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In 1957, a Constitutional amendment made the game of bingo lawful provided that is was sponsored and conducted by volunteer fire companies, veterans’ organizations, religious or charitable organizations, or fraternal societies, and that the profits derived from such activities be used for the promotion or achievement of such organizations.1 That same year an act was passed to provide for referendums on bingo and the regulation and control of the game. The question appeared on the 1958 general elections ballot. A Bingo Control Commission was created in 1957. The Commission was empowered to adopt, amend, and repeal rules and regulations governing the issuance and amendment of licenses to conduct the game of bingo and to lease the equipment necessary to play the game. The Commissioners were authorized to institute measures to assure that the game was fairly and properly conducted, and not for commercial purposes or for private profit other than permitted by the Constitution and its amendments. In addition, the Commissioners were responsible for continuously studying and investigating the operation and administration of this law, and were authorized to investigate violations of this act and recommend criminal prosecution to the Attorney General. Finally, the Commission was to submit biennial reports to the Governor and the General Assembly.2
In 1969, control over the administrative, ministerial, budgetary and clerical functions, including but not limited to appointment, removal, compensation and duties of employees of the Bingo Control Commission was given to the Division of Business and Occupational Regulation under the Department of Administrative Services (RG 1340).3 Until that time, the Commission had been governed by its own board members.
In 1981, the Delaware Gaming Control Board was created with the primary objective to protect the public through the regulation and policing of sports, amusements and other activities involving gambling. It assumed the powers, duties, and responsibilities of the former Bingo Control Commission and remained under the regulatory jurisdiction of the Department of Administrative Services. The Board possesses the power to develop and enforce standards of professional compentence; to investigate public complaints regarding gaming activities; to serve as judge at formal complaint hearings and administer necessary sanctions against persons or organizations regulated by the Board. Composition of the Board is equally divided between all sports, amusements, and other activities under the Board’s jurisdiction. All members are appointed by the Governor for a term of five years. Any member absent three consecutive meetings or attending less than half of the yearly meetings is automatically resigned from office. Minutes of the meetings are maintained by the Division of Business and Occupational Regulation.4 In 1986, meetings were reduced from once a month to four times a year or as deemed necessary by the president or majority of members.5 The Division’s name was changed to Professional Regulation. Composition of the Board changed in 1986 to five members equally divided among the activities represented, one of which is to be an active member of the Delaware Volunteer Fireman’s Association.6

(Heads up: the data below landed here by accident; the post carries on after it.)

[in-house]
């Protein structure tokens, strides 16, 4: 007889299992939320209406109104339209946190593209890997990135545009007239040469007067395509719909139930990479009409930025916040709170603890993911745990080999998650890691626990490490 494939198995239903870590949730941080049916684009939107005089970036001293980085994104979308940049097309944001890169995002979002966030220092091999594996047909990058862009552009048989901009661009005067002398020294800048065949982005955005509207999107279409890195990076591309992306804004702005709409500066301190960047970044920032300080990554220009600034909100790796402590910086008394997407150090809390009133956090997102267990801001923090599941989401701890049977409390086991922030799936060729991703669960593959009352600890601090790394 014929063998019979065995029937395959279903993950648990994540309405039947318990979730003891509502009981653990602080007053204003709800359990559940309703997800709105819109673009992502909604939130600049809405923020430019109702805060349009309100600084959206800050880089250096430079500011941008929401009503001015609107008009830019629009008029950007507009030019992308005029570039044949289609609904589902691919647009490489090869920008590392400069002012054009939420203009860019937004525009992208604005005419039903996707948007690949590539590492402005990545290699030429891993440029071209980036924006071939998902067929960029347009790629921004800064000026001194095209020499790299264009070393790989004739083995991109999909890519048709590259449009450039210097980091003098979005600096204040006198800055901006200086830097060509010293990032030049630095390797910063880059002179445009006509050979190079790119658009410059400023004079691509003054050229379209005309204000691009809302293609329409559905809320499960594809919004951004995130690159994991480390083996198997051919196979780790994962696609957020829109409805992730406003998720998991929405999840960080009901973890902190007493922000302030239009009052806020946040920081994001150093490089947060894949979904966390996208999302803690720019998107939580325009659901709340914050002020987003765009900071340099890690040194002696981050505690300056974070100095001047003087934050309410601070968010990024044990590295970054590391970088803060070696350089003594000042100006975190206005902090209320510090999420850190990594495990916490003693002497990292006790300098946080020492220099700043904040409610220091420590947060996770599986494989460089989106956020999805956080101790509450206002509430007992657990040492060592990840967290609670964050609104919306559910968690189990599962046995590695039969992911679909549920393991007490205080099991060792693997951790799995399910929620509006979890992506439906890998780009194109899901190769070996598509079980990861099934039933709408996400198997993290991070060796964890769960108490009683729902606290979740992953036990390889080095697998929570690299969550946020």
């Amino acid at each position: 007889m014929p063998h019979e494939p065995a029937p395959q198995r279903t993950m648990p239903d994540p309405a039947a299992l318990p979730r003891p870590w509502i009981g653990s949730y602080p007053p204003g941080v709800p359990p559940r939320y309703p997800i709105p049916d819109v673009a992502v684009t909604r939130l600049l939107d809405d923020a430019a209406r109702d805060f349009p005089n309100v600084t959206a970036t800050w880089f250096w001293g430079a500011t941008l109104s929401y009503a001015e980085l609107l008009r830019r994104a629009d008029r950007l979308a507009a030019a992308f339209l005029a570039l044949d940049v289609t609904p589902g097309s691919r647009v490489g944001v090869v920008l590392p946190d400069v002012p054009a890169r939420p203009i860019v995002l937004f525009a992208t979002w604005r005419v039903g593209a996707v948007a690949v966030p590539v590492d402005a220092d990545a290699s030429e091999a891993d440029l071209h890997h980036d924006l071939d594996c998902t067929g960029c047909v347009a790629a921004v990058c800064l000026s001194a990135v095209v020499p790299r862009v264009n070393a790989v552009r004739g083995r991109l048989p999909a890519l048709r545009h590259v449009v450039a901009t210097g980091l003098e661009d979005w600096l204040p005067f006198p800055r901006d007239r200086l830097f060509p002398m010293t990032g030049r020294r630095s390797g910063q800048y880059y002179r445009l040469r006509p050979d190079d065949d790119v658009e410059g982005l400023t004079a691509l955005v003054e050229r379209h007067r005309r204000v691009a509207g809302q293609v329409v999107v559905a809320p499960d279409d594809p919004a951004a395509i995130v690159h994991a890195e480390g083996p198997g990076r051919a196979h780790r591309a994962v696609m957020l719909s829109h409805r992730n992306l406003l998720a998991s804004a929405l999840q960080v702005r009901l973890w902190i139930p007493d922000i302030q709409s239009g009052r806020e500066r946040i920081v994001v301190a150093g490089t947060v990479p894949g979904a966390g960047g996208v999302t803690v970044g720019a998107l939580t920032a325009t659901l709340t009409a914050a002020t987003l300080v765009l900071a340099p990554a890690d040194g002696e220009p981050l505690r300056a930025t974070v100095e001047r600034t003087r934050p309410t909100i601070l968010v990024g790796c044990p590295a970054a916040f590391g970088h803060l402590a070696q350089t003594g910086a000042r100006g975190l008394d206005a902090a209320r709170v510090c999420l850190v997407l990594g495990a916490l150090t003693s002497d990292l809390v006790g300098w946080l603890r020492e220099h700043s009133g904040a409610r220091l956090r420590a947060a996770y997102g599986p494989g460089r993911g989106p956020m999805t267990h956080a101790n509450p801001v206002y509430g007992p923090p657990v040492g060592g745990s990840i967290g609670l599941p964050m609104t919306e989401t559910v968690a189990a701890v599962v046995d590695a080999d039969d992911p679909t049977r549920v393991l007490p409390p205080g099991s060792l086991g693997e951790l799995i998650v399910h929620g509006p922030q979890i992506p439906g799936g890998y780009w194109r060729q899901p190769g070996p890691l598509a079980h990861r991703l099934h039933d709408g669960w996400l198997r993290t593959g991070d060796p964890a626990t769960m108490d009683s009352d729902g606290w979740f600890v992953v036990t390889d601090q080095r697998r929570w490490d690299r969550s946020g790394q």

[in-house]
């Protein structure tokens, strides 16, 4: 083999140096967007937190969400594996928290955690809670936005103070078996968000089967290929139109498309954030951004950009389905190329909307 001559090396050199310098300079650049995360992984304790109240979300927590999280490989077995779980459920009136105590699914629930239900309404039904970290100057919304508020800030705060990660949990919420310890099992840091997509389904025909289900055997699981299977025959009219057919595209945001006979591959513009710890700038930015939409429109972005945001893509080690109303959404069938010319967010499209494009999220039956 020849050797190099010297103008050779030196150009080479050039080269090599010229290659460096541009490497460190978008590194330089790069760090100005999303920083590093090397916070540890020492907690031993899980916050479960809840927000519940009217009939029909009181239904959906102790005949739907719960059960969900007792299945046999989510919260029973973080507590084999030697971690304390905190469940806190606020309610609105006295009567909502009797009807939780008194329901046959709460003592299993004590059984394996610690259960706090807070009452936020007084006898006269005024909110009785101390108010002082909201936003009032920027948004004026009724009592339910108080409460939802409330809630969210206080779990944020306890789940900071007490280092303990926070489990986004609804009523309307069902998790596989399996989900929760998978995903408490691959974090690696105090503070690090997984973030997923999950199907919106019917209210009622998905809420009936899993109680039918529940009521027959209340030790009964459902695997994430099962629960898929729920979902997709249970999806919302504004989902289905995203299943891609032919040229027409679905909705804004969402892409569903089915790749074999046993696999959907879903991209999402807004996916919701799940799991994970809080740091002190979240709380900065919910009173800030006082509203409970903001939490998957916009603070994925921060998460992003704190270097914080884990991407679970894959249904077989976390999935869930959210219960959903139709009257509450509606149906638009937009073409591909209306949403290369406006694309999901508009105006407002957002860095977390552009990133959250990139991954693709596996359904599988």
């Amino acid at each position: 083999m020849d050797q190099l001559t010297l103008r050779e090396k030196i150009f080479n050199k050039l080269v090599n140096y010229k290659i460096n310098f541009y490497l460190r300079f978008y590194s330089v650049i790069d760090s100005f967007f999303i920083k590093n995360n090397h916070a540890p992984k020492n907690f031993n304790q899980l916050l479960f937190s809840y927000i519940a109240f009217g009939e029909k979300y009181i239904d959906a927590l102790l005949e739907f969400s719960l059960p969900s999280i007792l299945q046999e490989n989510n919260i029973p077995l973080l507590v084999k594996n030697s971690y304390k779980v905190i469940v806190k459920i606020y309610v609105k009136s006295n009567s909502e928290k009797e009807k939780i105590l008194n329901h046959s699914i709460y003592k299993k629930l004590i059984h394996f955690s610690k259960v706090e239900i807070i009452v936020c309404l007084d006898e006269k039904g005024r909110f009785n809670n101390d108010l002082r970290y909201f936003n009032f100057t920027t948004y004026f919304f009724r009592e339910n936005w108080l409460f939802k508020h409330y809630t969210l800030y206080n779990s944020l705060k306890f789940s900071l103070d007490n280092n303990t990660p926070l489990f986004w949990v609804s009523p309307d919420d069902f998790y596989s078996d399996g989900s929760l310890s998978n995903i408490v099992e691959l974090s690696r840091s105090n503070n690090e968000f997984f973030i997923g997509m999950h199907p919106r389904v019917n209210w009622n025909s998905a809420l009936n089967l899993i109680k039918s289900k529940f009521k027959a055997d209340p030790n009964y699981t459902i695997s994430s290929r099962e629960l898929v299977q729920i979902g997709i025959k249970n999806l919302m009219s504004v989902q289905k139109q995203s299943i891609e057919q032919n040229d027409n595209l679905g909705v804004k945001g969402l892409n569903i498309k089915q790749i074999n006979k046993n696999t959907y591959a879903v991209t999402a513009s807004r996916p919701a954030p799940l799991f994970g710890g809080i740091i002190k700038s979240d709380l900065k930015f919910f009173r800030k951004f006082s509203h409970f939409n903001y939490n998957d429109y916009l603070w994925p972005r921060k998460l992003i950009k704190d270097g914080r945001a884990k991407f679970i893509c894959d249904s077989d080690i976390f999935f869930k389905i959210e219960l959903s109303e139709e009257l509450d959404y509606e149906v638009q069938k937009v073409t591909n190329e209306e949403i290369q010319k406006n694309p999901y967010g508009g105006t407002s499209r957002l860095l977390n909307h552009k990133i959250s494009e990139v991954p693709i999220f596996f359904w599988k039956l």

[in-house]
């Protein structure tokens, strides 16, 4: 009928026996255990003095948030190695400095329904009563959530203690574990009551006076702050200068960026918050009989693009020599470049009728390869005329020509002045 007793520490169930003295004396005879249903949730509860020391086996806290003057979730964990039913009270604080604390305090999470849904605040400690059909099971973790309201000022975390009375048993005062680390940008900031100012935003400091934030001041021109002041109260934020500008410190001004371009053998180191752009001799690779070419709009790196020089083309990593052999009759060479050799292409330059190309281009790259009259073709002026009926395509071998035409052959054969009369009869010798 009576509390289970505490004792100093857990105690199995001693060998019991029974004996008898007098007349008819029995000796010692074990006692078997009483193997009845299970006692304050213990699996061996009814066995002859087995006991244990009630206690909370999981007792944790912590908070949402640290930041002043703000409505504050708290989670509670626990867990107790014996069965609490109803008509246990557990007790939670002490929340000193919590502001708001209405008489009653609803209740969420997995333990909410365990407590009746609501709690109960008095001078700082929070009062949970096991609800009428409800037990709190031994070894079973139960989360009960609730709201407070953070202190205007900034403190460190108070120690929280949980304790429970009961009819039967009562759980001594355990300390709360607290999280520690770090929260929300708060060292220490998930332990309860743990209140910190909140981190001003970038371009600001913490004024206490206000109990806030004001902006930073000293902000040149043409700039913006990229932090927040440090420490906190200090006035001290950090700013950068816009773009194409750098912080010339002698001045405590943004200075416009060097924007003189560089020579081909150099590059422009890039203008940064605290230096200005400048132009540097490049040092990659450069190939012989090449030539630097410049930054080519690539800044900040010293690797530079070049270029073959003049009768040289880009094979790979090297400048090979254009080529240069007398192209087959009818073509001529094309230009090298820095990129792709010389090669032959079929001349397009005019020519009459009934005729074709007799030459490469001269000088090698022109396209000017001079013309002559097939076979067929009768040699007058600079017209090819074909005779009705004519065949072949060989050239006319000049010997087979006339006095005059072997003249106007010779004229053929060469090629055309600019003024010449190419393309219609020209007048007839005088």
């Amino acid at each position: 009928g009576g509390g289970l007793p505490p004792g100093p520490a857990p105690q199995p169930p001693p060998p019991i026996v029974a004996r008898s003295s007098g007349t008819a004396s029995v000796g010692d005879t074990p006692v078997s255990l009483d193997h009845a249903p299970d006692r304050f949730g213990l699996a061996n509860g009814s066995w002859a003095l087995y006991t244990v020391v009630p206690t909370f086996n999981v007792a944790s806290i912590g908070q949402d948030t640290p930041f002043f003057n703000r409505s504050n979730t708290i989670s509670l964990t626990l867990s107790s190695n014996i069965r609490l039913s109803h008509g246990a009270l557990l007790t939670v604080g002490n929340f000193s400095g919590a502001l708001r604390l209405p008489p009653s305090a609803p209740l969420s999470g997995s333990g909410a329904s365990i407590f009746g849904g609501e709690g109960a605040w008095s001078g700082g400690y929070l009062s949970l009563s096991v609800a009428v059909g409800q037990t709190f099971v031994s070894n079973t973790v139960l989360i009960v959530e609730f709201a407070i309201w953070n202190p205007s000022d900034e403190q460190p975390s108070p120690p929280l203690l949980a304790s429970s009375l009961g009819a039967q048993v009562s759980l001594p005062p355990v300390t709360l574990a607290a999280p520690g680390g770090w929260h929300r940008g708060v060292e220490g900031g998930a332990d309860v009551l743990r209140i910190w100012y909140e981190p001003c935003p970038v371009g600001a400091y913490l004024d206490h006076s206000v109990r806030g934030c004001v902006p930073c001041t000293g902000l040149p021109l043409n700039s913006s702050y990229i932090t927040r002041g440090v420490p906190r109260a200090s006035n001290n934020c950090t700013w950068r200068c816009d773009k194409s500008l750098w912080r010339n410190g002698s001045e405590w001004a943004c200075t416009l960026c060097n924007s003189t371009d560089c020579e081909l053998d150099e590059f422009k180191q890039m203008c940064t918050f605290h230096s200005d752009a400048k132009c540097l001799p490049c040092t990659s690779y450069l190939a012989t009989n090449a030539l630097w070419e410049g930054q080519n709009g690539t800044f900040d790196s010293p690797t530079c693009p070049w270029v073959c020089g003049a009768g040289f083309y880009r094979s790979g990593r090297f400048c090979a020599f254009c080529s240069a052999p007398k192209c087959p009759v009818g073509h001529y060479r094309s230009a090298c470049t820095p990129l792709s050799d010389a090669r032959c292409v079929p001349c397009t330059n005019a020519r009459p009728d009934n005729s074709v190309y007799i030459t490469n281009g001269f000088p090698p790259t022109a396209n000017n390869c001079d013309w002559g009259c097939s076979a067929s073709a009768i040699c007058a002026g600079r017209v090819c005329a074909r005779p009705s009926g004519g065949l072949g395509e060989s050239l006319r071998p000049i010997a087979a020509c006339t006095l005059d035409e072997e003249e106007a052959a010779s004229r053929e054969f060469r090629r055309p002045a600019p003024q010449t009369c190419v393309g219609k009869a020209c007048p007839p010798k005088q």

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1 51 D.L., ch. 61.

2 51 D.L., ch. 65.

3 57 D.L., ch. 581.

4 63 D.L., ch. 144.

5 65 D.L., ch. 226.

6 65 D.L., ch. 325.

7 65 D.L., ch. 355.
mm/April 4, 1988; April 22, 1988
mm; revised (addition) October 4, 1988; December 29, 1988; February 27, 1998

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